Retirement plan participants who do everything themselves are less diversifiedNews added by Benefits Pro on August 27, 2012
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By Paula Aven Gladych

Do-it-yourself retirement plan participants tend to be less diversified than those who participate in target-date funds. The Principal Financial Group looked at 2.4 million defined contribution plan participant accounts to see how the do-it-myself investors compared to TDF investors.

The research found that generally, do-it-myself participants were less diversified by asset class and number of investment options, rarely using automatic rebalancing to meet their investment goals, and at younger ages, frequently had much less exposure to equities.

Do-it-myself participants used an average of two to four investment options across the board, compared to the average 15 to 20 underlying investment options, representing a variety of asset classes, within the typical target date portfolios, the report found.

“It’s clear that left to their own devices, participants often don’t fully understand the importance of diversification,” said Jeff Tyler, portfolio manager, Principal LifeTime Funds. “We believe a minimum of five asset classes should be used with a broad selection of investment options to provide adequate diversification for the typical retirement plan participant. The research shows that many do-it-myself investors aren’t meeting that mark. While asset allocation doesn’t assure a profit, target date portfolios seek to accomplish this goal by providing access to multiple underlying investment options and investment managers within a single investment option.”

According to the research, the average do-it-myself participant born after 1987 had nearly 30 percentage points lower equity exposure within their investment portfolio compared to the nearly 84 percent within a target date investment option.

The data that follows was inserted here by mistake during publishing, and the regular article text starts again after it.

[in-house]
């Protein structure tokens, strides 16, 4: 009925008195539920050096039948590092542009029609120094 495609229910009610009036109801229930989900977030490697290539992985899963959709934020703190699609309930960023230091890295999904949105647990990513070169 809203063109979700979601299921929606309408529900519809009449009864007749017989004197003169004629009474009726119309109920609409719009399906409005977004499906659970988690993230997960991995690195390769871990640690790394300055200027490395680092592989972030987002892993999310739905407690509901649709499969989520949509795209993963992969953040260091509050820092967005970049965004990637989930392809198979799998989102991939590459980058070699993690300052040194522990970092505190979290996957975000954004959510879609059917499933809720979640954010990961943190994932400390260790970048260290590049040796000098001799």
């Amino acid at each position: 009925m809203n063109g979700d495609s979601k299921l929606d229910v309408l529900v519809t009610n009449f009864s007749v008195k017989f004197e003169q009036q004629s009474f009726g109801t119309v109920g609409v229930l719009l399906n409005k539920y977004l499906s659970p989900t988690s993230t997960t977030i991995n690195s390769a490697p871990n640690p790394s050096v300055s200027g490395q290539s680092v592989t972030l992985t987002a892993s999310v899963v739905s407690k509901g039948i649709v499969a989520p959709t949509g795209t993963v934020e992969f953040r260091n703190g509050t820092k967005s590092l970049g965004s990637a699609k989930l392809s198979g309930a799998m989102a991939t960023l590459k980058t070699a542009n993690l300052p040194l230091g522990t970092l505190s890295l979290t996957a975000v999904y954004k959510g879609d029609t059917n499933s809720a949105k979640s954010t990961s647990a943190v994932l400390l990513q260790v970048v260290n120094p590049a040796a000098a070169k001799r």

“Younger investors have a longer time horizon for investing with opportunity to ride out the fluctuations in the market– and therefore a higher tolerance for the risks that come with exposure to equities in their investment portfolios,” said Tyler. “Taking advantage of compounded earnings from a young age is a potential driver to a financially successful retirement.”

Only 2 percent of do-it-myself investors took advantage of an automatic rebalancing service. Most TDFs have auto-rebalancing built into their investment options.

“We found that do-it-myself investors are rarely taking the important step of selecting auto-rebalancing services to keep their portfolios at the risk tolerance level they selected based on their time horizon. Auto-rebalancing is another step to take the emotion out of investing, to avoid negatively reacting to volatile markets,” said Tyler.

The Principal Financial Group is a global investment management company that provides retirement services, insurance solutions and asset management.

Originally published on BenefitsPro.com
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